Cognitive Biases to Consider in Non-convulsive Status Epilepticus Presenting in a Hematologic Malignancy

  
By Katherine M. Sawicka, Derek MacFadden & Victoria A. McCredie
First Online: 10 August 2020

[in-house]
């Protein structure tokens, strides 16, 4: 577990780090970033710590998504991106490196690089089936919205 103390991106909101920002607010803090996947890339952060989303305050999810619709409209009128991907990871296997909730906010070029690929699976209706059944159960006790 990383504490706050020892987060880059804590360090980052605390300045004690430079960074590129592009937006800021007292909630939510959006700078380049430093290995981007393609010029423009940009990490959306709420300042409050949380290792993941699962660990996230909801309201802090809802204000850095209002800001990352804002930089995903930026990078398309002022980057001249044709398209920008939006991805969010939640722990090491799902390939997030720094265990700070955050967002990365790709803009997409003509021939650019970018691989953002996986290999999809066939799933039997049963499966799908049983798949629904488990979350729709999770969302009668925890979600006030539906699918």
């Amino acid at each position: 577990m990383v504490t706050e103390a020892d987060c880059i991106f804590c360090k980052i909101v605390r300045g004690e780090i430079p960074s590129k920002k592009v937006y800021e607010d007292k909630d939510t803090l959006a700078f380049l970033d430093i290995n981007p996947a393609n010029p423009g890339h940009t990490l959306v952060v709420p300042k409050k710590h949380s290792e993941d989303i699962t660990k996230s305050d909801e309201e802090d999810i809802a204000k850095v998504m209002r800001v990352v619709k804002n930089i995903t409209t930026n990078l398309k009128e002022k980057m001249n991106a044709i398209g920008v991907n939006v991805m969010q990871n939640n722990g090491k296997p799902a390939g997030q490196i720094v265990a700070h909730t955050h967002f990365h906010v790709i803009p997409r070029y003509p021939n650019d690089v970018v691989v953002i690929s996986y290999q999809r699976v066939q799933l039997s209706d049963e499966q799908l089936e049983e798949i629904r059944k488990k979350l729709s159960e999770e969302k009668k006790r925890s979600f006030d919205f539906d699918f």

Non-convulsive status epilepticus (NCSE) is a common clinical problem encountered in neurocritical care. The differential diagnosis for NCSE is broad, and first-line investigations including routine cerebrospinal (CSF) analysis, electroencephalography (EEG), and magnetic resonance imaging (MRI) of the brain may be non-specific and not necessarily narrow the differential diagnosis. For these reasons, patients with NCSE can be difficult cases for trainees in terms of diagnosis and management. Furthermore, when patients have complex or rare comorbidities, the presence of such may influence the clinician to anchor subsequent decisions based on these prior probabilities. As clinicians, we must remain mindful of cognitive biases that may impact diagnostic and management decisions. We present a patient with a known rare hematologic malignancy presenting with presumed sepsis and NCSE. This case serves as an example where anchoring, confirmation bias, and base-rate fallacy had the potential to distort judgment; however, by keeping a broad differential diagnosis a definitive diagnosis was reached, albeit postmortem.

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